Christians sometimes try to resolve some of the Bible’s apparent inconsistencies by arguing that the New Testament represents a “new and improved” revision of Old Testament theology. Jesus, especially, trumps anything in the Old Testament, so his comments about turning the other cheek are seen basically as an acceptable revision of an old, but no longer valid, way of thinking about God. But even this has its problems: what do you do when you run into tensions in the New Testament; for example, Jesus and Paul have clearly different understandings of the function of the Jewish law — see Matthew 5:17-18 and Romans 6:14?
All of these apparent contradictions, disparities, tensions, differing or opposing viewpoints are only a problem if we insist in reading the Bible as a unified document declaring only one correct way of understanding God. But if we join the rabbi quoted above, and are willing to view the Bible as an “endless well of meaning,” we can begin to consider the idea that many verses can be interpreted in multiple ways, and even the most glaring contradictions might actually be invitations for us to reflect on how our understanding of God, and truth, and spirituality grew and evolved over the centuries in which the Bible was written — and continue to evolve to this day.
So rather than getting caught up on what is absolutely the “one correct way” of reading the Bible, we can approach the Bible as a “work in progress” — as the word of God that is still being spoken. Like any good story, we can expect character development — only in the Bible, it’s not so much that God is “developing” but rather that the human understanding of God is growing and evolving. So some images of God in the Bible are, obviously enough, going to be more helpful than others — some might be more obsolete, more culturally conditioned, more shaped by outdated ideas where God is seen as terrifying, angry, patriarchal, wrathful — compared to other images (found within the Bible) that stress God as loving, merciful, kind and radically forgiving.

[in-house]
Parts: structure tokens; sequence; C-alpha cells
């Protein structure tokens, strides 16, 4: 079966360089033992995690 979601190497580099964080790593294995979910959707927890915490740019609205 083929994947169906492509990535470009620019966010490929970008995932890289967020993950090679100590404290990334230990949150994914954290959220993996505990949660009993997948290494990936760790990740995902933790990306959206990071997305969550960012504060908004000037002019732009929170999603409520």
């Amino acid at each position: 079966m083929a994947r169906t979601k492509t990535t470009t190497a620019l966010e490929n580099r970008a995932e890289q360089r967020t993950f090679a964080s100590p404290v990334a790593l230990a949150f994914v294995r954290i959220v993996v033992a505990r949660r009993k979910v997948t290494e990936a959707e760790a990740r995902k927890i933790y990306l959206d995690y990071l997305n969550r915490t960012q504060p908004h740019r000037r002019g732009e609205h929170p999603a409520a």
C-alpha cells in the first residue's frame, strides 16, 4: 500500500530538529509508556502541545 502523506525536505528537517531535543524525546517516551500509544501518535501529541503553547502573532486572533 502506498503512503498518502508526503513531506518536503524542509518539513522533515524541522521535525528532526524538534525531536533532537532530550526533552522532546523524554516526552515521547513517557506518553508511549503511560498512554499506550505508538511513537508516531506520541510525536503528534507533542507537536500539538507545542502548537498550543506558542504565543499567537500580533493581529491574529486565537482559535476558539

Enter Julian of Norwich
“I call them like I see them.”
One of the most loved of American sports is baseball, a game which is moderated by an impartial umpire, who makes on-the-fly decisions whether a runner is safe or out, whether a missed pitch is a strike or a ball, and so forth (if you don’t know baseball jargon, it just means the umpire is the one who makes final decisions about how the game is progressing, decisions that can be controversial and that affect who wins the game). A legendary story holds that an umpire, challenged by the accuracy of his decision, simply states “I call them like I see them.”
I think about that when I think about Julian of Norwich and the wrath of God. When it comes to her vision of God, I believe she called it like she saw it.
She very simply states “I saw no wrath in God” and also “I saw no wrath except on man’s part.” I think we need to hold both of these statements together to understand what Julian is saying. And I believe this: Julian is interpreting the Bible, based on her own visionary experience of God. She is challenging us to re-think what the very concept of “the wrath of God” as found in the Bible means.
There’s plenty of language in the Bible about God’s wrath. But there’s also plenty of language in the Bible stressing God’s love, mercy, compassion and forgiveness. Are we to assume that God is moody — angry some of the time, but understanding and forgiving the rest of the time? That sure sounds like projecting a human quality (the changeable nature of our emotions) unto God!
Julian offers a different interpretation. She boldly suggests that “the wrath of God” is essentially a mirror of human wrath, projected onto God. We human beings — including Biblical writers — are prone to assuming that God is basically a mirror image of ourselves. Since human beings get angry and wrathful, therefore God must too. And Biblical writers inserted this into their way of speaking about God. But Julian, based on the authority of her own experience of God, isn’t having it. She calls us to a new way of seeing God.
Julian reasonably argues “if God were to be angry even a hint, we would never have life nor place nor being.” In other words, the wrath of God would simply annihilate all existence. We are held in existence by God’s creativity, God’s love and God’s sustenance (see Julian’s “hazelnut vision” for more on this). Her point: if God really got angry, we would be completely and utterly annihilated by the terrible force of that wrath.
Therefore, God may judge us, God may hold us accountable for our sins, and God may expect us to take responsibility for our actions. But all of this emerges out of God’s love and justice, not God’s wrath.